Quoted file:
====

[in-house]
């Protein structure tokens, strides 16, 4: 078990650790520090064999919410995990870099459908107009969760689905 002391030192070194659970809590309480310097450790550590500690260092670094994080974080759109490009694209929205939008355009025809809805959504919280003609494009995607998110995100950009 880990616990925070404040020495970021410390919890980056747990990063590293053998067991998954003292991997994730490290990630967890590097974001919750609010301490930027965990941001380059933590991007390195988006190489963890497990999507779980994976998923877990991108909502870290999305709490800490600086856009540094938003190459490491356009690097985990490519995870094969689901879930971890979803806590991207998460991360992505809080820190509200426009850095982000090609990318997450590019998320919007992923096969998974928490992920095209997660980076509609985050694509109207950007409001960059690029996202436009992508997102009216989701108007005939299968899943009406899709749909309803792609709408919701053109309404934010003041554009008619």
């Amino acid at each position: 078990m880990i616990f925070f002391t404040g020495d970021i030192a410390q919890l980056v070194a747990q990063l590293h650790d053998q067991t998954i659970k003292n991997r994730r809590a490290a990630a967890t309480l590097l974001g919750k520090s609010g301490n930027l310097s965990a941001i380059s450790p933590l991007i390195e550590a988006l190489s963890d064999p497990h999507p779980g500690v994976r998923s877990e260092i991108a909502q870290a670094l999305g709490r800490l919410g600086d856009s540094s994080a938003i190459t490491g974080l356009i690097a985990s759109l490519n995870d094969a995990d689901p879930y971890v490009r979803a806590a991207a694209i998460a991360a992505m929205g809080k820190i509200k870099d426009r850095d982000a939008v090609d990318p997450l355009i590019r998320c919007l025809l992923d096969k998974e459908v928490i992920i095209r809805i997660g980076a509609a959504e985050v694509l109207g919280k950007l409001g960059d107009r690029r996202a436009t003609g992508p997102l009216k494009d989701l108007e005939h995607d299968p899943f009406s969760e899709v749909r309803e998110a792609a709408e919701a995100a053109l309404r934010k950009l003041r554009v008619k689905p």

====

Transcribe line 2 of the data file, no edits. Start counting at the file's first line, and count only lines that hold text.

């Protein structure tokens, strides 16, 4: 078990650790520090064999919410995990870099459908107009969760689905 002391030192070194659970809590309480310097450790550590500690260092670094994080974080759109490009694209929205939008355009025809809805959504919280003609494009995607998110995100950009 880990616990925070404040020495970021410390919890980056747990990063590293053998067991998954003292991997994730490290990630967890590097974001919750609010301490930027965990941001380059933590991007390195988006190489963890497990999507779980994976998923877990991108909502870290999305709490800490600086856009540094938003190459490491356009690097985990490519995870094969689901879930971890979803806590991207998460991360992505809080820190509200426009850095982000090609990318997450590019998320919007992923096969998974928490992920095209997660980076509609985050694509109207950007409001960059690029996202436009992508997102009216989701108007005939299968899943009406899709749909309803792609709408919701053109309404934010003041554009008619």